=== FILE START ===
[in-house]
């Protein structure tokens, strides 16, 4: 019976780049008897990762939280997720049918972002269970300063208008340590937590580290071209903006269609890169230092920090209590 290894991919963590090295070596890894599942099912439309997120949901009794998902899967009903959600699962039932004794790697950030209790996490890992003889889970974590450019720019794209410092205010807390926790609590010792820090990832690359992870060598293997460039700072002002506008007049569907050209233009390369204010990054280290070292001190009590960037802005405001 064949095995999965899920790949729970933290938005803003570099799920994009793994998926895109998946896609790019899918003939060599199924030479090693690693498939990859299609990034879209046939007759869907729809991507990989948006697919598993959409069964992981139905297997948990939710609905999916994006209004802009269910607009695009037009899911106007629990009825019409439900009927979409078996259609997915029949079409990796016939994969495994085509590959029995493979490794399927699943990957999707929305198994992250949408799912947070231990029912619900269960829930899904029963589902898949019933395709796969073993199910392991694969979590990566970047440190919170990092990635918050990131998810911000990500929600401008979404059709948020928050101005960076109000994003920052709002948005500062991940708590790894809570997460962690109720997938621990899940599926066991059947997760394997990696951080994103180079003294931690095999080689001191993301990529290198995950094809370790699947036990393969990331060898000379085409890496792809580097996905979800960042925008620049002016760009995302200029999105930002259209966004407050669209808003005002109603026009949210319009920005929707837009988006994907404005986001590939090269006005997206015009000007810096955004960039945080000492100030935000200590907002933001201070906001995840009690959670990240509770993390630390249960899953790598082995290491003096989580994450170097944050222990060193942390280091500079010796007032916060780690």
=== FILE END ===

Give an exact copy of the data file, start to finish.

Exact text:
[in-house]
């Protein structure tokens, strides 16, 4: 019976780049008897990762939280997720049918972002269970300063208008340590937590580290071209903006269609890169230092920090209590 290894991919963590090295070596890894599942099912439309997120949901009794998902899967009903959600699962039932004794790697950030209790996490890992003889889970974590450019720019794209410092205010807390926790609590010792820090990832690359992870060598293997460039700072002002506008007049569907050209233009390369204010990054280290070292001190009590960037802005405001 064949095995999965899920790949729970933290938005803003570099799920994009793994998926895109998946896609790019899918003939060599199924030479090693690693498939990859299609990034879209046939007759869907729809991507990989948006697919598993959409069964992981139905297997948990939710609905999916994006209004802009269910607009695009037009899911106007629990009825019409439900009927979409078996259609997915029949079409990796016939994969495994085509590959029995493979490794399927699943990957999707929305198994992250949408799912947070231990029912619900269960829930899904029963589902898949019933395709796969073993199910392991694969979590990566970047440190919170990092990635918050990131998810911000990500929600401008979404059709948020928050101005960076109000994003920052709002948005500062991940708590790894809570997460962690109720997938621990899940599926066991059947997760394997990696951080994103180079003294931690095999080689001191993301990529290198995950094809370790699947036990393969990331060898000379085409890496792809580097996905979800960042925008620049002016760009995302200029999105930002259209966004407050669209808003005002109603026009949210319009920005929707837009988006994907404005986001590939090269006005997206015009000007810096955004960039945080000492100030935000200590907002933001201070906001995840009690959670990240509770993390630390249960899953790598082995290491003096989580994450170097944050222990060193942390280091500079010796007032916060780690």